THOUSANDS of women are at risk of dying from ovarian cancer – because they're diagnosed too late.
A postcode lottery means a fifth of patients are found to have the disease in the advanced stages, a charity warned today.
Target Ovarian Cancer says that by the time they get in front of a specialist, one in five women are too sick to treat.
That means that many are turning up to cancer specialists when their cancer has already spiralled out of control.
Ovarian cancer is one of the most common and also most deadly cancers found in women.
Around 90 per cent of women survive their cancer if it’s caught at the earliest stage, but that figure drops dramatically with delay.
Early diagnosis saves lives
At stage 2, only 40 out of 100 will survive, and that drops to just 5 per cent by the most severe stage.
20 per cent of women are turning up for treatment, however, when it’s no longer an option because their cancer is just too advanced.
That means the only option open to them is palliative care.
New analysis of government numbers by Target Ovarian Cancer has found that there's a 30 per cent difference in the best and worse performing Clinical Commissioning Groups (CCGs) in England.
Postcode lottery 'costing thousands of lives'
The worst areas manage to diagnose just 29 per cent of ovarian cancers at stage one and two – when it's most treatable.
The average in England is 42 per cent.
If more CCGs were able to match the top performing levels of 56 per cent, thousands of women's lives would be saved.
The Prime Minister, Teresa May, has said she wants to aim for 75 per cent of all cancers to be diagnosed at stage I or II by 2028.
To achieve that, however, the postcode lottery of GP training, testing and symptom recognition needs to end.
Rebecca Rennison, from Target Ovarian Cancer said: “Target Ovarian Cancer is determined that every woman should receive the earliest diagnosis possible.
"If we can achieve the government’s ambition of three quarters of women diagnosed with early stage disease, it would be a breakthrough comparable to the first introduction of chemotherapy or mapping of the human genome.
"It would be truly transformative and would see thousands of lives saved.
"We look forward to working with the government and the NHS to make this vision a reality and to write the next chapter in the fight against ovarian cancer.”
'A long way to go'
Dr Alison Wint GP, a member of Target Ovarian Cancer’s GP Advisory Board, said that early diagnosis of ovarian cancer is "crucial".
"GPs across the UK work hard to diagnose ovarian cancer early and give women the best chances of survival.
"We know there is still a long way to go, but we are seeing more women survive ovarian cancer than ever before and this new government commitment offers the chance to deliver a step change in outcomes for women with ovarian cancer.”
As ever, recognising the symptoms yourself is the best way to ensure that you receive a proper diagnosis as early as possible.
The 7 warning signs to watch out for:
Loads of us suffer from bloating on a regular basis but here, we're talking about chronic bloating that doesn't go away after you've had a poo or a few hours after eating.
2. Pain in your belly or pelvic area
Again, belly aches aren't uncommon but if you feel pain every day then that's an indication that something's up.
If you have tension in your stomach or pelvis which goes after passing wind or going to the loo, you might have something like IBS. With ovarian cancer, however, there's no physical release.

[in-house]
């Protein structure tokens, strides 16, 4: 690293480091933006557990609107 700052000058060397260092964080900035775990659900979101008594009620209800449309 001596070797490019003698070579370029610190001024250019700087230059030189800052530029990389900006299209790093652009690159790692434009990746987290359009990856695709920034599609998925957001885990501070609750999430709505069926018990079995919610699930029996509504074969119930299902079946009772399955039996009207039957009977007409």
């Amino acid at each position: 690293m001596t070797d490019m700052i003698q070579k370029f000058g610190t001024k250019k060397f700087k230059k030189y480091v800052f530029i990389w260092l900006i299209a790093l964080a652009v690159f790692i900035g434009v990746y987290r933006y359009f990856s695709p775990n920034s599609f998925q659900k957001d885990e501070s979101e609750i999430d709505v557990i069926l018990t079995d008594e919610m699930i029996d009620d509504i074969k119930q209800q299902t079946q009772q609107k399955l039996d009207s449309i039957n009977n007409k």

3. Feeling full quickly when eating
Changes in appetite are always worth getting checked out. If you normally demolish three good meals a day and suddenly find yourself struggling to eat half of your breakfast, something's not right.
4. Needing to pee more often
Drinking more water might make you run to the loo but when you're peeing more frequently for no apparent reason, it's worth getting checked out.
Needing to pee usually isn't a sign of ovarian cancer but could be a symptom of something else going on in the area.
5. Back pain
Like needing to pee more, there are any number of reasons why you might get lower back pain.
But if you have any of these other signs then you absolutely must go to see your GP as soon as you can.
6. Change in poo habits
Our poo tells us a lot about our health.
To know if anything changes, you have to be aware of what's natural for you. If you normally go for a poo once or twice a day and suddenly find yourself running to the loo five or six times, that's a sign that something is off.
The same applies if you struggle to go at all.
7. Unexplained weight loss
If you haven't been actively trying to lose weight and find that a couple of stone have suddenly fallen off, that's not a good sign.
Losing weight when you are not trying to is a very common symptom in people with cancer. It may be one of the reasons you first go to the doctor.
An unexplained weight loss of 10lbs or more may be the first sign of cancer.
Cancer Research UK says: "If you are not dieting and you lose more than 5 per cent of your normal weight in one month or 10 per cent in six months, your doctor will want to find out the cause.
"For example, if you normally weigh 10 stone (63.5 kg) and lose half a stone (3kg) in a month, or a stone (6kg) in six months that would need investigating.
"This may not seem like a lot of weight, but if you continue to lose weight at this rate, it could become a serious problem."
Many of the symptoms can be mistaken for IBS or PMS, which is why ovarian cancer is so hard to catch early on.
The key is being able to recognise what's normal for you.
As soon as you notice things changing, go to your GP.
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